Saucha, often described as cleanliness, is one of the five Niyamas. The Niyamas are part of the Ashtanga Path of Yoga and are daily life practices; responsibilities to ourself. We follow these practices in order to keep our body healthy, to learn how care for our context, and to learn how to respect things we use. In the past, before someone could even begin a physical practice of Yoga, they were required to live the Niyamas. This provided a strong foundation for the Yoga.
When we practice yoga in it’s entirety we cultivate healthy habits that prevent illness, stop disease from spreading, and help us to better protect ourselves from becoming ill. We also develop integrity and strengthen our character which allows both body and mind to stay in harmony. This ultimately helps us keep balance in our lives. This is why it is important to realize that Yoga is more than Asana, or the physical practice of poses.
As a 2000-Hour certified Purna Yoga teacher Saucha was an important part of my training and continues to be part of my life and my Yoga practice. Saucha promotes a healthy lifestyle through cleanliness, purity, and boundaries. When we practice Saucha we cultivate respect for our body, our context (including our home, the environment, our workplace, places we visit) and the things we own in our lives as well as the things we don’t own, things we may be borrowing temporarily.
How do I practice Saucha in my daily life?
First, I do not wear shoes in my home. Our shoes travel many places and wherever we go we pick up dirt, germs and other yucky things on the bottom of our shoes. Think about how many different restrooms you might visit, dirty parking lots, hiking trails, etc. Some people even put these dirty shoes on the couch (or on the bed) and later place their head down in the same spot! When you bring shoes into your home these germs come along and pollute your personal space. Home is a sacred, healing space to relax and recharge after a long day at work. Bringing dirt and germs into your home increases the possibility that you could get sick from these germs. When you leave your shoes at the door you will feel the difference. Your home will be much cleaner, more beautiful, and a healthier space for you and your family.
After I remove my shoes my second step is to immediately wash my hands so anything I may have touched will not spread into my home and any germs are cleared from my hands. Washing hands isn’t only for at home; when you arrive at work and throughout the day keep the hands clean to prevent the spread of germs. As a teacher, I keep organic hand sanitizer on hand. Before I teach and after I teach I wash my hands. I also cleanse items I am often in contact with; my phone, the steering wheel, my computer keyboard, etc.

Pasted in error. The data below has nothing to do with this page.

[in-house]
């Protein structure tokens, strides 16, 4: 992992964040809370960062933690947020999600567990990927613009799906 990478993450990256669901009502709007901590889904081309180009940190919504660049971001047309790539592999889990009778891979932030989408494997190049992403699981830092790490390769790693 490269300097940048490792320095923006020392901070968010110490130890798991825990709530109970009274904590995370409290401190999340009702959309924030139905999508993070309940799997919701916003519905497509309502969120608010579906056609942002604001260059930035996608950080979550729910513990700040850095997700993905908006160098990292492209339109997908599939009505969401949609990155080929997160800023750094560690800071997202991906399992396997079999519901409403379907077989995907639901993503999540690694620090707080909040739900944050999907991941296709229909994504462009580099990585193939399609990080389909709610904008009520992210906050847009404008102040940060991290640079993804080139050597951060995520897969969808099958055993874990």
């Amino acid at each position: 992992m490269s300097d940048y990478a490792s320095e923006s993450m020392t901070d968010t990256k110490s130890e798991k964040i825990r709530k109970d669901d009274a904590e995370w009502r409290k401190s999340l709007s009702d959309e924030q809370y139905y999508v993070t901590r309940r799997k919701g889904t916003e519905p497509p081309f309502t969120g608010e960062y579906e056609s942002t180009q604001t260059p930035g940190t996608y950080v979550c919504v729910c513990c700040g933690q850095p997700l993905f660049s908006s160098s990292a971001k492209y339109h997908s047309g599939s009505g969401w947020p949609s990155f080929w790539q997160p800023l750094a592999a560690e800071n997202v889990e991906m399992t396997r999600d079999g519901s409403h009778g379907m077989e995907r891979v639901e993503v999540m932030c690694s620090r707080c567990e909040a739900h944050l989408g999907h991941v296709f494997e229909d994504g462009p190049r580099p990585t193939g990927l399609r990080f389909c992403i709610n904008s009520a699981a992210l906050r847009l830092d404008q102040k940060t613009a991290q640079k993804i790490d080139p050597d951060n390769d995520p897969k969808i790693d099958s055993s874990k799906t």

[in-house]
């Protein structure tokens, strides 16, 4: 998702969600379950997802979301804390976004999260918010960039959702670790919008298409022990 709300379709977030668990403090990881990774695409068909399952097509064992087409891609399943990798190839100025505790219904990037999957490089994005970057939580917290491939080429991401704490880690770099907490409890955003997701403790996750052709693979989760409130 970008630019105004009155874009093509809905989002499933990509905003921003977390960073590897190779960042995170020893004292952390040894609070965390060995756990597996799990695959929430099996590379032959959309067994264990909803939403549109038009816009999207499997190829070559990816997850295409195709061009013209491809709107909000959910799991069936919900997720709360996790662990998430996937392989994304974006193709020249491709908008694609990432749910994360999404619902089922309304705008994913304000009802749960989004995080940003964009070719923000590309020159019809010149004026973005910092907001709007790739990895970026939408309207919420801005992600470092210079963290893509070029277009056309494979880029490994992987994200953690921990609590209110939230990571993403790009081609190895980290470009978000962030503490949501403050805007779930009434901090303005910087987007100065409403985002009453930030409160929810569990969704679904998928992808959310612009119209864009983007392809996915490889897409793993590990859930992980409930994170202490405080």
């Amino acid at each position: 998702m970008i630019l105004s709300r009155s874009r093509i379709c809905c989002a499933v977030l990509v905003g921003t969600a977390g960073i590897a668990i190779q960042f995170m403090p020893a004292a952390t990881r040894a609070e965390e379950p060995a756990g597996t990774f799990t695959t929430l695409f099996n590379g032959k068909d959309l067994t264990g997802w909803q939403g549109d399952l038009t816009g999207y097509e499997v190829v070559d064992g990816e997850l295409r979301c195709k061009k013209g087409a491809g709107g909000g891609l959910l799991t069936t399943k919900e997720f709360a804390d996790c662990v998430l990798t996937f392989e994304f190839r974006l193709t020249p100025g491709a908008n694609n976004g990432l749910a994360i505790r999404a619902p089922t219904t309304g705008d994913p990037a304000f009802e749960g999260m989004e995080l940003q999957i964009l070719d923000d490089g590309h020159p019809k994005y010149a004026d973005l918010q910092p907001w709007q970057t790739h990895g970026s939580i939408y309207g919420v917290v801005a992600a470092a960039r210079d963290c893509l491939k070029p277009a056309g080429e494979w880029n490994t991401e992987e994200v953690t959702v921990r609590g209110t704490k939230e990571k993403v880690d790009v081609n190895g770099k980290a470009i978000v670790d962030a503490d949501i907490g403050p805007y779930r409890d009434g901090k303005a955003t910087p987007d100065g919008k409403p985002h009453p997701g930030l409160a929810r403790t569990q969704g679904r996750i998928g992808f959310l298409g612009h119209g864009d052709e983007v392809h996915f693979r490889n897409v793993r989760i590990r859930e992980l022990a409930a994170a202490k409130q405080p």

The third Saucha habit I practice is to shower right away and change my clothes once I arrive home. I do this right away; not after I eat, rest, do the dishes, or check my emails. When you take a shower right away you rinse off the activity of the work day along with thoughts, feelings, and memories of the day. With this habit the house stays cleaner physically as clothing picks up germs and dirt from all of the places we sit especially if you work in public places or ride the bus. My body and mind is cleaner and I feel more refreshed, more relaxed and happier at home.
How do I practice Saucha as a student of Yoga?
Ideally in a Yoga studio shoes would not be worn to keep the space clean. This isn’t always possible. You might consider wearing grip socks instead of bare feet and then changing into clean socks before you enter your home. Wash your hands before and after class. Always clean your mat and props before and after class especially if you are borrowing props from a studio.
Having your own props is ideal. A small investment that shows a deeper commitment to the practice of Yoga and to your health. If you do borrow props be respectful to the student who will use them next and neatly re-place and re-stack them. This is another aspect of Saucha; cultivating respect and cleanliness through organization and alignment.
As you go about your day notice how well you take care of your body and your home. Ask yourself what am I doing to cultivate Saucha in my life? The practices I covered are easy steps to start with at home and in class to develop cleanliness, boundaries, and purity in your Yoga off the mat. Try them out and feel how much healthier you and your home will be. Then go beyond this. Research and explore how you can practice Saucha in other areas of your life; from the foods you eat to the thoughts you think, and use Saucha to cultivate beauty, happiness, and health in your life and for your family. Namasté. Jessica Pribula, RYT-500
A graduate of the 2000 Hour Purna Yoga College, Jessica continues to deepen her practice studying with Yoga Master Aadil Palkhivala and Meditation Master Savitri at Alive & Shine Center in Bellevue, WA.